Patriotism was the word of the day for Russian President Vladimir Putin as he detailed his goals for the country in a major speech this week.

At the Kremlin ceremony on Wednesday, two guards opened two golden doors with a stylized flourish as the president walked in. Trumpets blared as he made his way on stage. Standing at a white lectern emblazoned with the seal of Russia, Putin delivered the first State of the Nation speech of his third presidential term.

“I would like to highlight some of the key aspects of our progress, questions that are fundamental for Russia’s present and future not only in the medium but also in the long term, the most basic issues for each and every one of us,” he said, according to a Kremlin transcript.

The speech focused on a need to strengthen Russia’s national identity – according to Putin, that will require more babies, better morals and less kowtowing to the international community.

Avoiding foreign impingements on Russian sovereignty was a theme that came up several times.

“Any direct or indirect foreign interference in our internal political processes is unacceptable,” he said. “Anyone who receives money from abroad for his or her political activities, thus serving certain foreign national interests, cannot be a politician in the Russian Federation.”

The president didn’t elaborate on those "foreign national interests," but it is a safe bet that Syria wasn’t far from his mind. The conflict represents one of the Kremlin’s sharpest points of contention with Western powers. Russia is staunchly opposed to foreign interference in the Syrian uprising, a humanitarian crisis which has seen rebels struggling to overthrow the regime of Bashar al-Assad for 20 months, with a cost of about 40,000 lives so far. But despite its geopolitical importance, Putin avoided any explicit reference to Syria in his speech.

The president was far less shy when it came to speaking out in favor of procreation. He urged Russian families to consider having more children, emphasizing his belief that “families with three children should become the standard in Russia” and promising to implement social programs that would make that easier for young families. It may sound like an odd policy priority – but for Russia, it makes sense. It is one of few countries where population has actually been on the decline for decades.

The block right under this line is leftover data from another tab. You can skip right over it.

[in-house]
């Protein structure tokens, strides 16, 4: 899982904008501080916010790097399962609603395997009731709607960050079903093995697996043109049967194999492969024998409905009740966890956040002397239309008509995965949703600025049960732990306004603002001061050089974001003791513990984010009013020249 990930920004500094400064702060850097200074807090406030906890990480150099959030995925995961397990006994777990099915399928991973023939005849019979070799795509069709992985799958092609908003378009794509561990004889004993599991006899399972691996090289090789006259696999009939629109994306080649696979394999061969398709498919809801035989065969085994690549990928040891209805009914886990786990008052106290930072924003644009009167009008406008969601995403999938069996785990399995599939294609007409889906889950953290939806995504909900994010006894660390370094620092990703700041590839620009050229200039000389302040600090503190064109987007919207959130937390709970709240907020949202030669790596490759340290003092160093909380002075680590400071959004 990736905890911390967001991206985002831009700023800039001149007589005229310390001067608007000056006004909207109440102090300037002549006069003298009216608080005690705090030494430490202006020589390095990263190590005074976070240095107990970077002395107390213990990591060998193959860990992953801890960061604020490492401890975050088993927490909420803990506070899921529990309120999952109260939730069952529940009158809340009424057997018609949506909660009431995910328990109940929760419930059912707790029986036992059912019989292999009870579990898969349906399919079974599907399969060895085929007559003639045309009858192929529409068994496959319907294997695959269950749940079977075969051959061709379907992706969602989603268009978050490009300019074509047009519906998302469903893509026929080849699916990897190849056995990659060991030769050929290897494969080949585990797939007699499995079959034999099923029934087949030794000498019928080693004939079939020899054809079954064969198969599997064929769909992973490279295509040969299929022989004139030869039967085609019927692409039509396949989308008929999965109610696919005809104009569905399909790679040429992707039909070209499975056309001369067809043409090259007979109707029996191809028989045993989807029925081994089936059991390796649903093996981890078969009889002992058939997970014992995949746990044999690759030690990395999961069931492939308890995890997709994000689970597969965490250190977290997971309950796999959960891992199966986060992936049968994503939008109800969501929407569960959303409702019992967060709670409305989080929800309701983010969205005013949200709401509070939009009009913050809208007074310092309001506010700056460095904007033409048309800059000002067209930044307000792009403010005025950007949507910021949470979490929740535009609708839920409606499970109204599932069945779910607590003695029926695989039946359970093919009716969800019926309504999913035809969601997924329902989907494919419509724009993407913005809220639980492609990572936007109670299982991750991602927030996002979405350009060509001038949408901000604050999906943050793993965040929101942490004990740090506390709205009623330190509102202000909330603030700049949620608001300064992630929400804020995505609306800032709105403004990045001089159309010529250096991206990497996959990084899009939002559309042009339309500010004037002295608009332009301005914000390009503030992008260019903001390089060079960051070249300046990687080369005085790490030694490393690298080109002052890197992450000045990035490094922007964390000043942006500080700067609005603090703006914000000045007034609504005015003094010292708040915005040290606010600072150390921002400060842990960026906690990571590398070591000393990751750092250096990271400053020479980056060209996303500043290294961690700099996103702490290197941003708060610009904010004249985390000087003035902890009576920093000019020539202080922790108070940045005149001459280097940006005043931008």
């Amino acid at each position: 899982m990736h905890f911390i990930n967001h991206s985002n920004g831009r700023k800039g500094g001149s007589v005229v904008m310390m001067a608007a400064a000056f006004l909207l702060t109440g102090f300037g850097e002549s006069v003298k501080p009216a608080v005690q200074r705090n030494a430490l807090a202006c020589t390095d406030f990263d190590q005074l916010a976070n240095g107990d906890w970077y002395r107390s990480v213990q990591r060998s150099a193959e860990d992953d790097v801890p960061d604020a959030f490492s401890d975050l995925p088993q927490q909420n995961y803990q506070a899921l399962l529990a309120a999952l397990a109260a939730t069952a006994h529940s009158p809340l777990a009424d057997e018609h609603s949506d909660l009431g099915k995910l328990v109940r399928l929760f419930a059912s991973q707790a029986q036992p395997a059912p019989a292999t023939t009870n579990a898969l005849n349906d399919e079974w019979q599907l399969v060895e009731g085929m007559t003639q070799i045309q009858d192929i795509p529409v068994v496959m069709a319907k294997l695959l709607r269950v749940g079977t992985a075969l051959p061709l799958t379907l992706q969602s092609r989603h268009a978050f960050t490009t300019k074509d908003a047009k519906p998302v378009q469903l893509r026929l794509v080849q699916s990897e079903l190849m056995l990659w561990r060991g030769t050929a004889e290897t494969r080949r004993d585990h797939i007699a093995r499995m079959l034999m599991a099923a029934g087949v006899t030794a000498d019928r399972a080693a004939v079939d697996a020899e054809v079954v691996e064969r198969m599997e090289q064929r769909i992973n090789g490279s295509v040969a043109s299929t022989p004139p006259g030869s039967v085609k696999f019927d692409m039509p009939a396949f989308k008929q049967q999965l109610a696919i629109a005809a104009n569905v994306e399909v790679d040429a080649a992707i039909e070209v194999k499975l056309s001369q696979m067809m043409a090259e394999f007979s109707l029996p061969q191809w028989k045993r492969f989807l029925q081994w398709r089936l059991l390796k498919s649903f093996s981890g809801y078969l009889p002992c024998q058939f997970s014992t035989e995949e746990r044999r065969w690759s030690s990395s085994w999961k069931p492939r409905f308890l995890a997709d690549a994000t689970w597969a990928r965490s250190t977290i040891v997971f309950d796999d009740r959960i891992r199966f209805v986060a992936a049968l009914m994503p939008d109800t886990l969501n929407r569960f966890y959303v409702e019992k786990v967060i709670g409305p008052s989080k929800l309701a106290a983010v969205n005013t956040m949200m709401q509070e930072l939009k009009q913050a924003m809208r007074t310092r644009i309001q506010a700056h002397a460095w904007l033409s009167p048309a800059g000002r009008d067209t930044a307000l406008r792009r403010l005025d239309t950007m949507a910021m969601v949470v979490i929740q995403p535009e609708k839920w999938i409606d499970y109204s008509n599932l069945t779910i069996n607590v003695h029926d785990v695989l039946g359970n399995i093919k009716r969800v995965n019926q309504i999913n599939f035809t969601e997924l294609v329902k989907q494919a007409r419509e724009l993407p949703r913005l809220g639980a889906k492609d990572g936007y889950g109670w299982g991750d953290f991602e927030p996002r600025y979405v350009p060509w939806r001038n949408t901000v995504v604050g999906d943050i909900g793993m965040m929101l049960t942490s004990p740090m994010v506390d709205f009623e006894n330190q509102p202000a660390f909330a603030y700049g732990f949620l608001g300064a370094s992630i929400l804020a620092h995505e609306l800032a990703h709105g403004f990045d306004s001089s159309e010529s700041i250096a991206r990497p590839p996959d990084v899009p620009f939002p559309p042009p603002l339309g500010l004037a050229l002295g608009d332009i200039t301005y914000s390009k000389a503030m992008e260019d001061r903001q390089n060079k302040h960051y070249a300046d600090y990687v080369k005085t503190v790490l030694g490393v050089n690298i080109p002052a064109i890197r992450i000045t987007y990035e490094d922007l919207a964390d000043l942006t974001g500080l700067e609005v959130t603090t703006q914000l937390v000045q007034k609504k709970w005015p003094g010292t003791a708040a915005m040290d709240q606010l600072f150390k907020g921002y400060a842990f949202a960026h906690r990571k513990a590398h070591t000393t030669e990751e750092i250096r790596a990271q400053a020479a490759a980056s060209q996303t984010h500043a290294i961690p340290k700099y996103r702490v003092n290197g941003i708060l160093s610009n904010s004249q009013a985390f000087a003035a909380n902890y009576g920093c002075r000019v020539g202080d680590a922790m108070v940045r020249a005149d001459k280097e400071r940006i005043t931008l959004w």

And once those babies are born, Putin hopes they’ll mature in an environment where good morals are held in high esteem.

“You cannot live without having regard for others, without helping the weak, without extending your responsibility beyond the responsibility of your family or profession,” he said. “Today more and more people in our country understand this. This has lead to the rise of civic engagement. People begin to relate their own lives and work with caring for others, with the aspirations of the entire nation and the interests of the state.”

Putin’s detractors might scoff at statements like that, since the president has come under fire for allegedly suppressing dissent and presiding over severe human rights abuses. An urban protest movement gained unprecedented strength after he ascended to office for a controversial third term this March; since then, several high-profile activists have been investigated, charged, arrested, and imprisoned. The international community – including the United States administration – has condemned these violations of the public trust.

Of course, Putin knows that not everything is coming up roses in his home country; he included a warning about Russia’s internal problems.

“If the nation is unable to preserve and reproduce itself, if it loses vital references and ideals, it does not need an external enemy because it will fall apart on its own.”